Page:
Playing the internship game
There are times when you do things you may not want to for the sake of the bigger picture.
Forging a career in the creative industries, where competition is fierce, means you may have no other choice.
When it comes to unpaid internships, it seems you are damned if you don’t and broke if you do.
There is confusion as to what companies should offer and expect from their interns. In legal terms there is no such thing as ‘unpaid internships’.
There are unpaid ‘work placements’ or ‘work shadowing’, and some government-funded schemes and apprenticeships that exempt companies from paying the National Minimum Wage (NMW).
This may be set to change, however, as the government faces pressure to enforce NMW rules and remove legal loopholes.
Lack of law and guidelines
Some companies can be exploitative and ignore laws and guidelines. Henry Muller, a Chelsea BA Textile Design graduate, undertook a two-month unpaid ‘internship’ for a fashion design label in Manchester.
He received no reimbursement for expenses and claimed unemployment benefits to cover his daily travel costs. “I left, because I couldn’t keep on sponging off my mum,” he says.
“It [unpaid interning] has become the done thing and I don’t understand why universities are not doing more to set up connections. You might as well take another year on a student loan doing the unpaid work, perhaps midway through a degree. Some courses are too artistic and don’t teach you the core skills for a corporate environment.”
Unpaid roles, however, can be useful. Olivia Berry, a BA Surface Design student at London College of Communication recently undertook an internship for JRC Imports.
She produced several designs during her month-long stint, and three were sold to high-profile fashion stores. “They are paying me £10-per-hour to work there at Christmas,” she says. “I’m going to be a junior designer, but just for two weeks because that’s all the spare time I have.”
Berry feels that she gained as much from the experience as the company: “Obviously it would have been nice to have been paid for the designs,” she says.
“Then again, they gave me the opportunity to get them on the High Street, which is great for my portfolio. I’ve shown that I can crack out a hell of a lot of designs in a short period of time.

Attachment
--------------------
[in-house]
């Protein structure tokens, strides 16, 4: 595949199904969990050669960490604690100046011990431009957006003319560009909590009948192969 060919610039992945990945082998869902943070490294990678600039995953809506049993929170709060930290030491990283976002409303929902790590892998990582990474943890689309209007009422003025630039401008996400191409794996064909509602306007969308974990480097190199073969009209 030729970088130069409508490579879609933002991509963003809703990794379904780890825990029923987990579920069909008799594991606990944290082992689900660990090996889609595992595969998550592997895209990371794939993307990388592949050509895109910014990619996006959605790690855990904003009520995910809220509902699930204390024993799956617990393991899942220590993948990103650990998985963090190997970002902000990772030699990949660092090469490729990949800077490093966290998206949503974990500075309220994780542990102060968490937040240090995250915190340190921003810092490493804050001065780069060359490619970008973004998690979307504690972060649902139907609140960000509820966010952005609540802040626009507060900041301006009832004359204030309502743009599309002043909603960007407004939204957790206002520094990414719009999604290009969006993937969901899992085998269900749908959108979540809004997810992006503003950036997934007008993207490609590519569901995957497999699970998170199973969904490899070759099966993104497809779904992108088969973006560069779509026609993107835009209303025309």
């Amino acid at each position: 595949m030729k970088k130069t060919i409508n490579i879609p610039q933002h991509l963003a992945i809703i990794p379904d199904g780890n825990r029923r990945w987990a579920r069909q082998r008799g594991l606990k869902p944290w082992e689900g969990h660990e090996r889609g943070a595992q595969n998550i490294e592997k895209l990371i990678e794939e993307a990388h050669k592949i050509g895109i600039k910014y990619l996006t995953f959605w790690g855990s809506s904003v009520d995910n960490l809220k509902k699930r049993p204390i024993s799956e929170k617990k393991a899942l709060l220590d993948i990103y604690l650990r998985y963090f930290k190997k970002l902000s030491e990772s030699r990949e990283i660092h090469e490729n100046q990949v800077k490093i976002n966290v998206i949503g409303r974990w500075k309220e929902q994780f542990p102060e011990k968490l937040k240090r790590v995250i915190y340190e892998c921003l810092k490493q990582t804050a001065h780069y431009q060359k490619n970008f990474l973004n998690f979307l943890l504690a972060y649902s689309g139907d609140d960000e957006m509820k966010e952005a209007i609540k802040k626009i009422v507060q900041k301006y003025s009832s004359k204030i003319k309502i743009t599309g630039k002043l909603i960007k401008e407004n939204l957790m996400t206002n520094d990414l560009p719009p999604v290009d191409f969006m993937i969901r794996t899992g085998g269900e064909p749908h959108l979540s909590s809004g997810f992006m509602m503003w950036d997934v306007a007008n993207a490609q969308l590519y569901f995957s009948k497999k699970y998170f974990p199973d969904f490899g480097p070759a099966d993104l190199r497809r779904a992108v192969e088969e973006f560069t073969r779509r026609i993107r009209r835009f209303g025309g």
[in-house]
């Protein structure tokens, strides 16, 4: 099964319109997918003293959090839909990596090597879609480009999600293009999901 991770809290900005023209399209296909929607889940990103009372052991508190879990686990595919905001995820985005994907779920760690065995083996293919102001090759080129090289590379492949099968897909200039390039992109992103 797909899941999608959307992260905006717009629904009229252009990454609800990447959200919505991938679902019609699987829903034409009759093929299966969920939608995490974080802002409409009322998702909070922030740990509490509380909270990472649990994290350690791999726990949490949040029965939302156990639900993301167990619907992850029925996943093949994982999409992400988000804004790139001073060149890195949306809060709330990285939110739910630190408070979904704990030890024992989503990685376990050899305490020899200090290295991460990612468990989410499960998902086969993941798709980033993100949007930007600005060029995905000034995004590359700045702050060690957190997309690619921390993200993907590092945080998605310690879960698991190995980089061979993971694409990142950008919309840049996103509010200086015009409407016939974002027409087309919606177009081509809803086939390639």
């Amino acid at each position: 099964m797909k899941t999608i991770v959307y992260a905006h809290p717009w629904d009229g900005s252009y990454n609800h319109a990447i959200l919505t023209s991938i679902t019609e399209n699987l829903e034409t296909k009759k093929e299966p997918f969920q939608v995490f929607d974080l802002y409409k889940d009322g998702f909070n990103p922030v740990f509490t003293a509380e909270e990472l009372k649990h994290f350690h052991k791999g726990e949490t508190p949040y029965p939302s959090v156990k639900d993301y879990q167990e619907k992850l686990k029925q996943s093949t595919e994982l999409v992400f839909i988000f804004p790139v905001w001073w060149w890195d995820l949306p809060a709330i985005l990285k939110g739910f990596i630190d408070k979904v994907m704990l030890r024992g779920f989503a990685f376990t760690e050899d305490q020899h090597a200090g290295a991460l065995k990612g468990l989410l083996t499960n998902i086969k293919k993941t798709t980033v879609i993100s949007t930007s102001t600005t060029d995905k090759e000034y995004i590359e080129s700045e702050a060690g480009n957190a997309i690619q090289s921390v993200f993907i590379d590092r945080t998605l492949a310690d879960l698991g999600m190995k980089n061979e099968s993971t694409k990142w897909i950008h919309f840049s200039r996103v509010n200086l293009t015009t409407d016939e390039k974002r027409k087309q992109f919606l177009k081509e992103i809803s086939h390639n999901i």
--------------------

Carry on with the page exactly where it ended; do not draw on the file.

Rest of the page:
“Every high design company gets interns for free,” says Berry. “If I say ‘no, I want to be paid minimum wage’ then somebody else will work for free and I won’t get that opportunity.”
Berry’s experience – and she received plenty of one-on-one guidance – provides an encouraging story, and one that many employers could use as a template. But inexperienced professionals, for example graduates, entering any given industry, will always be vulnerable to exploitation. Universities are, and need to be, reacting.
Professor Frances Corner, Head of London College of Fashion (LCF), believes it is not just interns who lose out through unpaid placements:
“You’ve got a lot of unpaid interns who companies don’t benefit from,” she says. “The fact that they’ve got someone for the short-term means all the interns can really do is basic low-level admin stuff. You can’t trust them to do any more because you are going to be getting rid of them.”
Less chances for graduates
The uncertainty over what benefit placements have in the short term sits alongside a wider issue, according to Corner:
“You’re not getting a lot of entry level jobs into the [creative] industries because they’re being filled by interns. How do you get young students and graduates to come through and help change the industries if you’re not providing these jobs for them?
“To have a healthy business you’ve got to have people of all ages and all experiences. Interns should get the minimum wage, at least. That would be something wouldn’t it?”
In addition to UAL support and advice through the Student Enterprise and Employability service (see left), people studying at LCF can also make use of the Fashion Business Resource Studio, which acts as a bridge between potential employers and students.
Balancing and judging opportunities, legal rights and the desire to prove dedication is the name of the internship game. Unfortunately, the rules of that game can be tricky to interpret, and gained experience alone does not pay the bills.
Until the government enforces clearer guidelines or change, students and graduates will have to make sure they know their rights.